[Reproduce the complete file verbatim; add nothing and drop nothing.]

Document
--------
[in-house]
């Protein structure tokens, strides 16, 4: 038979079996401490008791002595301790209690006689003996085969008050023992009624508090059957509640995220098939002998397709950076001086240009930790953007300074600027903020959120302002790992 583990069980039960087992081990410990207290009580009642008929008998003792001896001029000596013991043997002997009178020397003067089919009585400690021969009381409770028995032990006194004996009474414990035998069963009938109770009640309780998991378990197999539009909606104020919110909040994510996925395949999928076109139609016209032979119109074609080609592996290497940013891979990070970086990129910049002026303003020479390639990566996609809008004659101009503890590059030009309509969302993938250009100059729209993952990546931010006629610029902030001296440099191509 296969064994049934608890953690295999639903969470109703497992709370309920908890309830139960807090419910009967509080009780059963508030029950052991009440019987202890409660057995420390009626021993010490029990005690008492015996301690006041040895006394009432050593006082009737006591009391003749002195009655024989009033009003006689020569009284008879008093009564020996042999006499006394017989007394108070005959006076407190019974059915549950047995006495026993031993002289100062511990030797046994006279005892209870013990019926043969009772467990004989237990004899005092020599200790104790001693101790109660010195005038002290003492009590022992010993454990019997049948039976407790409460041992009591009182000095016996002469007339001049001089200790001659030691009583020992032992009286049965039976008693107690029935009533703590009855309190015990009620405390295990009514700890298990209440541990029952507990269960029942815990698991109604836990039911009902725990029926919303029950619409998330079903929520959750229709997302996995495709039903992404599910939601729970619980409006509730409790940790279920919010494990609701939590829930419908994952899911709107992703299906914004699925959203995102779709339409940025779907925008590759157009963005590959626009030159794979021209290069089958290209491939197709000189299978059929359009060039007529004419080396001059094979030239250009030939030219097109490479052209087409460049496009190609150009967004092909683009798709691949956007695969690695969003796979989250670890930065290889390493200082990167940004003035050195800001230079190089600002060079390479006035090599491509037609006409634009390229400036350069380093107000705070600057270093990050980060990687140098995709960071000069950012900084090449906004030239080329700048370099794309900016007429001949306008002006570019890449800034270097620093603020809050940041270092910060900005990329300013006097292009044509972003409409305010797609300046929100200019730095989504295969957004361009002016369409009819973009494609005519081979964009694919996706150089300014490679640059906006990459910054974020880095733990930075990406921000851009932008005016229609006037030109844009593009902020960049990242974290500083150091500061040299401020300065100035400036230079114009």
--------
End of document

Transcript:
[in-house]
């Protein structure tokens, strides 16, 4: 038979079996401490008791002595301790209690006689003996085969008050023992009624508090059957509640995220098939002998397709950076001086240009930790953007300074600027903020959120302002790992 583990069980039960087992081990410990207290009580009642008929008998003792001896001029000596013991043997002997009178020397003067089919009585400690021969009381409770028995032990006194004996009474414990035998069963009938109770009640309780998991378990197999539009909606104020919110909040994510996925395949999928076109139609016209032979119109074609080609592996290497940013891979990070970086990129910049002026303003020479390639990566996609809008004659101009503890590059030009309509969302993938250009100059729209993952990546931010006629610029902030001296440099191509 296969064994049934608890953690295999639903969470109703497992709370309920908890309830139960807090419910009967509080009780059963508030029950052991009440019987202890409660057995420390009626021993010490029990005690008492015996301690006041040895006394009432050593006082009737006591009391003749002195009655024989009033009003006689020569009284008879008093009564020996042999006499006394017989007394108070005959006076407190019974059915549950047995006495026993031993002289100062511990030797046994006279005892209870013990019926043969009772467990004989237990004899005092020599200790104790001693101790109660010195005038002290003492009590022992010993454990019997049948039976407790409460041992009591009182000095016996002469007339001049001089200790001659030691009583020992032992009286049965039976008693107690029935009533703590009855309190015990009620405390295990009514700890298990209440541990029952507990269960029942815990698991109604836990039911009902725990029926919303029950619409998330079903929520959750229709997302996995495709039903992404599910939601729970619980409006509730409790940790279920919010494990609701939590829930419908994952899911709107992703299906914004699925959203995102779709339409940025779907925008590759157009963005590959626009030159794979021209290069089958290209491939197709000189299978059929359009060039007529004419080396001059094979030239250009030939030219097109490479052209087409460049496009190609150009967004092909683009798709691949956007695969690695969003796979989250670890930065290889390493200082990167940004003035050195800001230079190089600002060079390479006035090599491509037609006409634009390229400036350069380093107000705070600057270093990050980060990687140098995709960071000069950012900084090449906004030239080329700048370099794309900016007429001949306008002006570019890449800034270097620093603020809050940041270092910060900005990329300013006097292009044509972003409409305010797609300046929100200019730095989504295969957004361009002016369409009819973009494609005519081979964009694919996706150089300014490679640059906006990459910054974020880095733990930075990406921000851009932008005016229609006037030109844009593009902020960049990242974290500083150091500061040299401020300065100035400036230079114009």